And then we are off, Elsie talking excitedly the whole way to the clinic, while I puzzle in my mind how I could have two such opposite children. The younger, who by rights, had it coming to her for being such a pest. And the older one,  so sensitive and prone to guilt, who ironically, the one time she actually stands up to her sister, she herself is the one thrown into the depths of despair. All the while, I’m chastising myself for my part in the drama. Calm and collected hardly describe my reaction.

Turns out, we opted out of getting stitches. The doctor could have given Elsie a couple, but they would have been purely for cosmetic reasons. Given that the wound is at the back of her head and no one will ever see the scar, we decided to slap some Polysporin on it and call it a night. We were home before we knew it, the girls both cozying up to Grandma to read some bedtime stories.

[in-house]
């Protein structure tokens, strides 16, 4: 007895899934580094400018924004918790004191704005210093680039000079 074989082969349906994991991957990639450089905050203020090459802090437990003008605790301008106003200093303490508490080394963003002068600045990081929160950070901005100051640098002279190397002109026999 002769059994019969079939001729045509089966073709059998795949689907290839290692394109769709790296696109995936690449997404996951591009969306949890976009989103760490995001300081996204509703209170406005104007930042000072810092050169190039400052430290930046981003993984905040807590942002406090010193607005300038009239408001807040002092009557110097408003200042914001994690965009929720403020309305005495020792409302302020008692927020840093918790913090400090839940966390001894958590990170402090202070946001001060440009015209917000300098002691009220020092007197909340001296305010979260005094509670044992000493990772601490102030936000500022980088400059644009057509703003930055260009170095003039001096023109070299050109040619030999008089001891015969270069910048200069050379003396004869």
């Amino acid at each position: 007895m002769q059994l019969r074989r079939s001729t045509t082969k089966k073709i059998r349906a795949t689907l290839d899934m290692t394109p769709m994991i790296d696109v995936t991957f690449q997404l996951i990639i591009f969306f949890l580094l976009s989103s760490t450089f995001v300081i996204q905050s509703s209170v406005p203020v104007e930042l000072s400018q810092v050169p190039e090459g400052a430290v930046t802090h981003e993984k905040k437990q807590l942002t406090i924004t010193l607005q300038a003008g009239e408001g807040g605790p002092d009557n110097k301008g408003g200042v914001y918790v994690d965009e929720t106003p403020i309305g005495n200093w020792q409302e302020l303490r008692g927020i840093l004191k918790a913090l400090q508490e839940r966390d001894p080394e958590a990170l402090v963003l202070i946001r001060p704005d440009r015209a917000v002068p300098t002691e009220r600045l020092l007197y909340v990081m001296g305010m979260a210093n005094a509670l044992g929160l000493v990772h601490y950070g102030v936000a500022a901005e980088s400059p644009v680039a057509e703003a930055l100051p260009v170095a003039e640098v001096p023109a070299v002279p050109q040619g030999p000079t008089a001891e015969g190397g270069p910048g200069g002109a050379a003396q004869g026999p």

Long after bedtime, I crept into the girls’ rooms. I ran my fingers through Elsie’s curls, proud of what a tough cookie she is, hoping that she will realize that the consequences for being a pain-in-the-butt little sister can sometimes be pretty painful. I crawled into bed with Zoe, hugging her tight to me, thankful that she is learning to stand up for herself, hoping that she will realize there are ways to assert herself that cause a lot less pain to others and to her gentle soul. And then, I went downstairs, double-checked that I had wiped all the remnants of blood off my neck, and poured myself a glass of wine. Just another day for the books.